A year later, residents discuss rebuilding, life after 49 Fire

Devastation in past, moving forward is now, man says
By: Bridget Jones, Journal Staff Writer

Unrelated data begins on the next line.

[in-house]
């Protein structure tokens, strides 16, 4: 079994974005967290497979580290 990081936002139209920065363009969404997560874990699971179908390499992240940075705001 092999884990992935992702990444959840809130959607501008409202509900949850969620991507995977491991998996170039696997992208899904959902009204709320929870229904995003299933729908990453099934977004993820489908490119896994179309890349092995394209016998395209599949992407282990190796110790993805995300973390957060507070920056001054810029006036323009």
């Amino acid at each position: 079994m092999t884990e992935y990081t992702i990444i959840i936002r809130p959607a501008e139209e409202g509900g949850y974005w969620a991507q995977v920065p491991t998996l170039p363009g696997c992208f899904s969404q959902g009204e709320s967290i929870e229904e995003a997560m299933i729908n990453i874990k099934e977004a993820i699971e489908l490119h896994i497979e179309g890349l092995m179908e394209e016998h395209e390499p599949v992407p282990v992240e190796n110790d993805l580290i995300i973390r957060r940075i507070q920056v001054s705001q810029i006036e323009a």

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The 49 Fire that destroyed 63 homes and two businesses a year ago Monday left the North Auburn community reeling, but many residents decided to stay and rebuild the homes they lost. In this profile, Jack Kenny and Noelle and Dave Mays reflect on the past year bringing them to the present. Last Year Kenny lives on Creekside Place with his daughter. He lost his home and almost everything he had in the fire. “(My) initial response – I was devastated,” Kenny said. Kenny said his cat died in the fire and his dog died three days later. Among countless destroyed possessions was memorabilia from his time in the Navy. “For us to lose everything we had … to lose things that can’t be replaced, that was devastating,” Kenny said. “On the other side of the token, no one got killed. Life goes on, and you look at the good side of it.” Dave and Noelle Mays live on Southpark Place with their 15-year-old son, Adam. Before their home was consumed, Dave managed to save the dog, turtle, Noelle’s laptop and his camera. Dave Mays said he was in shock as he watched the first house on their street burn. “At that point you hear people screaming and things popping, and you just go into a different land,” he said. Noelle Mays was at the State Theatre with Adam when the fire broke out. When she got out and noticed the smoke, she said she couldn’t understand what kind of structure could be burning. “It was an atom bomb, it was just crazy,” she said. “I couldn’t fathom where it could possibly be that it would cause that much smoke.” She then got a voicemail from her husband saying that he was safe, but their house was probably gone. The family met up at a friend’s house, and Noelle Mays said the first night was the hardest. “Once the shock wore off … the worst of all was laying there the first night and thinking,” she said. “You can start picturing (the house) burning or being gone. There was no safe place to go to in your brain.” One foot in front of the other – rebuilding Kenny moved into his rebuilt home in June. Kenny said after the flames consumed nearly every possession he had, and when he stopped to consider the future, he knew he would be back in his home within a year. “It feels really good,” Kenny said. “The house is beautiful. The house, I think, was about 30 years old, but I have owned it for about 25 years, so having the house designed the way I want it is a pretty nice thing.” Kenny said he learned, when rebuilding, it’s important to not dwell on the tragedy in the past. “When you are walking through hell, keep on walking,” he said. “It’s hard, but we are in the now, what happened is in the past. Tomorrow’s a mystery, today is a gift, so let’s enjoy it.” The Mays family has been living in the new home for about a month. Noelle Mays said she had to constantly get things done in the rebuilding process, so she didn’t have time to sit and feel bad for herself. The family became much stronger throughout the grieving and rebuilding experience, Noelle Mays said. “We really ended up having to rely on each other a lot,” she said. “We really did have to get each other through emotionally.” Dave Mays said he was determined to rebuild their house as quickly as possible. “I told Noelle … we will get back in a year,” Dave Mays said. Noelle Mays said time didn’t always fly, but they tried to focus on what was going on in the moment to not get discouraged. “There were times when it drug on,” she said. “You hit these pockets where it feels like nothing is going on.” Noelle Mays said she learned a lot from the rebuilding process that she would like to pass on to those still working on their homes. “You have to change your viewpoint on things immediately,” she said. “It’s the little things in the beginning that really get to you. It just seems like it’s endless in the beginning. Rebuilding, it’s trying. From moment to moment the phone rings constantly. Inevitably it has to stop. It will be over.” Being aware of everything you own is also important when it comes to making the insurance aspect of fire recovery work, Noelle Mays said. Residents just have to keep going through the process and things will work out, Noelle Mays said. “Stay upright and put one foot in front of the other, and the rest will fall into place,” she said. Today Kenny said he’s happy to move on with life and get back to his normal routine. Kenny said he increased his house’s size by 489 square feet and there are several aspects of it that he really enjoys, such as his 3 ½-car garage. “I’m the co-chairman of Auburn Cruise Nite,” he said. “I have an antique truck that happened to be in the shop when the fire occurred. (I also like) the landscaping. In the front it’s got a dry riverbed look to it, and it’s really nice. In the back I have grass and trees. It’s much nicer than it used to be.” Noelle Mays said she now has some time to stop and appreciate her house. “I think the biggest thing … is it’s been such a completely busy year with all of the ups and downs,” Noelle Mays said. “I didn’t realize how much I missed the house until I got back in it. It’s very comforting really.” Noelle Mays said her favorite part of her home has to do with one of her pastimes: cooking. “My kitchen is quite spectacular,” she said. “That’s (the) most wonderful thing (for me).” She said she even plans to do some canning in her new kitchen this weekend. The couple is now working on their landscaping, and Dave Mays said he likes to relax outside as well as enjoying simple parts of living in their own home, like being able to hang things on the walls. Before the fire the couple replaced the glass in their patio table, so they decided to hang onto it, even though it is a bit charred. Dave Mays said when he stops to think about it now, it’s hard to believe the tragedy even took place. “It’s almost like the fire never happened,” he said. “The whole year that went by being in the rental and watching them build the houses, it’s been like a blur.” Reach Bridget Jones at